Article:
When you hear about "meltdowns" and "hydrogen explosions" and damage to the buildings housing nuclear reactors, it's hard to the layman to know exactly what's going on and what the dangers are.
I found this blog post to be a very long, but very informative read on the topic. It was written two days ago, before an additional hydrogen explosion, but it does explain why such explosions are not necessarily to be feared. So far, despite just about every imaginable thing going wrong, beginning with an earthquake seven times as powerful as what the reactor was built to withstand, this decades-old reactor is performing just as it should -- so far, anyway.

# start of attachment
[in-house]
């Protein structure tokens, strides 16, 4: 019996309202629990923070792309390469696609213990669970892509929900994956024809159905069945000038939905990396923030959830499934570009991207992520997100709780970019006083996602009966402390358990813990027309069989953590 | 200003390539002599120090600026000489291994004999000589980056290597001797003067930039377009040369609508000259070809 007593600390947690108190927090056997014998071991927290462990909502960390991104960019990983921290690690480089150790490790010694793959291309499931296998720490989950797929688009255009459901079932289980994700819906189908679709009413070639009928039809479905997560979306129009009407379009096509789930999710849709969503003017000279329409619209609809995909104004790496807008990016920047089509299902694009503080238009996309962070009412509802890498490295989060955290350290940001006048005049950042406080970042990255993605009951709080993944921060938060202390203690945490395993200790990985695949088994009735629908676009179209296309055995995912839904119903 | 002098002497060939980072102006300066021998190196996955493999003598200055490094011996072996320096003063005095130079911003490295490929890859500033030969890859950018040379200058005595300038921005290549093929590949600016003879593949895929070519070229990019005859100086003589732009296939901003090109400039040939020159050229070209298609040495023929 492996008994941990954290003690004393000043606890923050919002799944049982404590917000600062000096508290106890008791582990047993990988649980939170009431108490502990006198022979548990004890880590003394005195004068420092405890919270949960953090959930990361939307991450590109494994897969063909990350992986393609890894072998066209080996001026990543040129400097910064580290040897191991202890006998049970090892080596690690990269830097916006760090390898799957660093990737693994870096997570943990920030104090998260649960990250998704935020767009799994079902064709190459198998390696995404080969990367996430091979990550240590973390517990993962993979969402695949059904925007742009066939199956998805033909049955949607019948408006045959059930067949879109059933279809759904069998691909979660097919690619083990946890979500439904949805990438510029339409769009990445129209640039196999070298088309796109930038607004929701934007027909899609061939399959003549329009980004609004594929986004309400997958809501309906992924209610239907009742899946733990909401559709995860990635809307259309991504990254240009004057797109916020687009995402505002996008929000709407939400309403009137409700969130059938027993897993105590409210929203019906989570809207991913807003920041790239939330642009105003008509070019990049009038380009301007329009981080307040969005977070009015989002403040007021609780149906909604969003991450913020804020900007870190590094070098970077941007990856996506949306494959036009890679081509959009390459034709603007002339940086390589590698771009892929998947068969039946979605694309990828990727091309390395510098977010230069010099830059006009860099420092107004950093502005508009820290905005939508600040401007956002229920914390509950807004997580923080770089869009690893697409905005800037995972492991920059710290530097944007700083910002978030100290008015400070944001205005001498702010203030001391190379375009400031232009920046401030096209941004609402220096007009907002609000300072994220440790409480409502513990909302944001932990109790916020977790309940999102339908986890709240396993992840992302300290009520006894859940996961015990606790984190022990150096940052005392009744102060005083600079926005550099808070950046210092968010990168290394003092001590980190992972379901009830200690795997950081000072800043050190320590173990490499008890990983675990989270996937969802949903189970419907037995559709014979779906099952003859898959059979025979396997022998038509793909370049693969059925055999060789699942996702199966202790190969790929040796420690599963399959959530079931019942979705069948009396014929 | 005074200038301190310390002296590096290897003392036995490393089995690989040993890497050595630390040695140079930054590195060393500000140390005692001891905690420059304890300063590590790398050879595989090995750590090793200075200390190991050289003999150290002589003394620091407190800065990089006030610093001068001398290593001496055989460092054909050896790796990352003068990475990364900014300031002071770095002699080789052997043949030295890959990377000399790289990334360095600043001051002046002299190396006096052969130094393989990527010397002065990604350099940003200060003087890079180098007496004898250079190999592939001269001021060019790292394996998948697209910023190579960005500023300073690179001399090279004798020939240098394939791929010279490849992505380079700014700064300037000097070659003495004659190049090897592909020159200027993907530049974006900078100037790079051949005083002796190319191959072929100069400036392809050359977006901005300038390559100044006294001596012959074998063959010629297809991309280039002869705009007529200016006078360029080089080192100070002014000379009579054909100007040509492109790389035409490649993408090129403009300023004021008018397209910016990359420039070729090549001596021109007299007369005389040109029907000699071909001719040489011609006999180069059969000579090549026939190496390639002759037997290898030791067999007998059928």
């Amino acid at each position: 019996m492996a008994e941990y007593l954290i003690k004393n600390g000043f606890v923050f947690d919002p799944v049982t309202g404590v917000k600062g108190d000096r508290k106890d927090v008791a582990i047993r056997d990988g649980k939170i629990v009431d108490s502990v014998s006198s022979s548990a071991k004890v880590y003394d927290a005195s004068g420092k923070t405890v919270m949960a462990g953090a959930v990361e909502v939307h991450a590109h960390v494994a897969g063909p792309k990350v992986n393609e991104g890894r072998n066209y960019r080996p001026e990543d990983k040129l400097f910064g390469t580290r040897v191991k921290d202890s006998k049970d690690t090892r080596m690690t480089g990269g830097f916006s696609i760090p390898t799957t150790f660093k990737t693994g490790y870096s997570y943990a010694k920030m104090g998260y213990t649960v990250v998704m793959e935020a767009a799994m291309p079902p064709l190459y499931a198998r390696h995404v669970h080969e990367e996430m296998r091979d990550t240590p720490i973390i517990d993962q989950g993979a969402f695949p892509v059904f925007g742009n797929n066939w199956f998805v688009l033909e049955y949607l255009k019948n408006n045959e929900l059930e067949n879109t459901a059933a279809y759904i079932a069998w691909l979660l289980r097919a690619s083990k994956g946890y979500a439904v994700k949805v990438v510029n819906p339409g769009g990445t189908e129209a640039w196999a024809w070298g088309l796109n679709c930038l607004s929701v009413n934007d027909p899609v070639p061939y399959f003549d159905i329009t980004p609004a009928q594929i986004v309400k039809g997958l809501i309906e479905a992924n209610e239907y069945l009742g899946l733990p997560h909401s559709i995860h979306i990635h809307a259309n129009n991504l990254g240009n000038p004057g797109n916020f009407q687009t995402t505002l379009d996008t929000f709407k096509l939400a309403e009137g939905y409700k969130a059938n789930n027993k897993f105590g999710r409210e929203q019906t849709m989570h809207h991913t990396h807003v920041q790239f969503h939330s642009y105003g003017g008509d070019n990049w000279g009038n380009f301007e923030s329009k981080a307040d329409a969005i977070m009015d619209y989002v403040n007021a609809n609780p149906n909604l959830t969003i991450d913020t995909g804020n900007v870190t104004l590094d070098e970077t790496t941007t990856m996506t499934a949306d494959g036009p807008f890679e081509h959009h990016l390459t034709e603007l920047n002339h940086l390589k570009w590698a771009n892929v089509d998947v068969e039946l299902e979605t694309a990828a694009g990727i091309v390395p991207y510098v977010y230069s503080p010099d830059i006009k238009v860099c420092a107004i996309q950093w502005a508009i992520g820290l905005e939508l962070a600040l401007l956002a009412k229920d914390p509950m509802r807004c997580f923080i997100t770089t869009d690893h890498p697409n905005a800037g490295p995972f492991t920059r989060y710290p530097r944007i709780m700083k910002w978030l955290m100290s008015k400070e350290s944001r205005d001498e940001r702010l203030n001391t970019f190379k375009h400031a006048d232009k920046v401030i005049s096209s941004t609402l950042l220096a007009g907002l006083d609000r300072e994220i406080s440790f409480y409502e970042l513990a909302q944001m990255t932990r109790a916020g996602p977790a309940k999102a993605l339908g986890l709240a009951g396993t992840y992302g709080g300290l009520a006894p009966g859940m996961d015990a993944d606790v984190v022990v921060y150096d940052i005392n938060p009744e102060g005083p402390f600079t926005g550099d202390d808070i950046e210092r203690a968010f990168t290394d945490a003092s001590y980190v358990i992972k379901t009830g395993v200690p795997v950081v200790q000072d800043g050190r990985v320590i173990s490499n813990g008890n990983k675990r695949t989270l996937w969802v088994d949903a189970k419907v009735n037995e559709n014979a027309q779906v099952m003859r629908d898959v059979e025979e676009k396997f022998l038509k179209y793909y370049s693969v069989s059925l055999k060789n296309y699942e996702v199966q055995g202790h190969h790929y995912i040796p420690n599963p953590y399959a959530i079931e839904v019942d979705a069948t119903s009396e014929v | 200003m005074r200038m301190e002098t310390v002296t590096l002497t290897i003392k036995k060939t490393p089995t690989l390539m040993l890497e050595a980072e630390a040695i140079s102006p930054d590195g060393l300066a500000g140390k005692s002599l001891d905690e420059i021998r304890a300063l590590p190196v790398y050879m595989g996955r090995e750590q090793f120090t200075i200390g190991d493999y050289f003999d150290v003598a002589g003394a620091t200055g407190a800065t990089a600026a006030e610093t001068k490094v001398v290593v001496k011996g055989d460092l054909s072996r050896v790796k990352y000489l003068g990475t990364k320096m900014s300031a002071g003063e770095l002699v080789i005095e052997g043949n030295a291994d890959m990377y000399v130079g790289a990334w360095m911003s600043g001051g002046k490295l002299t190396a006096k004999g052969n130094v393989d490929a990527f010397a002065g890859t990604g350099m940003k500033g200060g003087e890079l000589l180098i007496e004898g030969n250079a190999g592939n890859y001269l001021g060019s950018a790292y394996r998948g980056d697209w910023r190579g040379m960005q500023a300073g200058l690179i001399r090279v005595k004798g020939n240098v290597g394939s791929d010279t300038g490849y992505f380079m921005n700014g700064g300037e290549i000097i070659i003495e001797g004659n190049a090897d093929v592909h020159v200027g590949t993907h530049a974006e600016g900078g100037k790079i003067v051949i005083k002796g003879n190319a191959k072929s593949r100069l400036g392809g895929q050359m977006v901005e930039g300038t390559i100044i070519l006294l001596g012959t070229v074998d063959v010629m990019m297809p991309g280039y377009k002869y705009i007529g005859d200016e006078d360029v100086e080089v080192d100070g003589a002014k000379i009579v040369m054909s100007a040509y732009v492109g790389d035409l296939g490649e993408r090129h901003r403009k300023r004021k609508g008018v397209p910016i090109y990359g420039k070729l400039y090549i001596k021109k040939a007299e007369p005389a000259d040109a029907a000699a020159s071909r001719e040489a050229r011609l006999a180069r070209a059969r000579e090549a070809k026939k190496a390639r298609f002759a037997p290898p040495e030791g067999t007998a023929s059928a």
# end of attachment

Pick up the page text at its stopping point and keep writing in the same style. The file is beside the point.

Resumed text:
This is in sharp contrast to Chernobyl, where poorly designed equipment and bad management led to the equivalent of a massive dirty bomb being unleashed on the general public.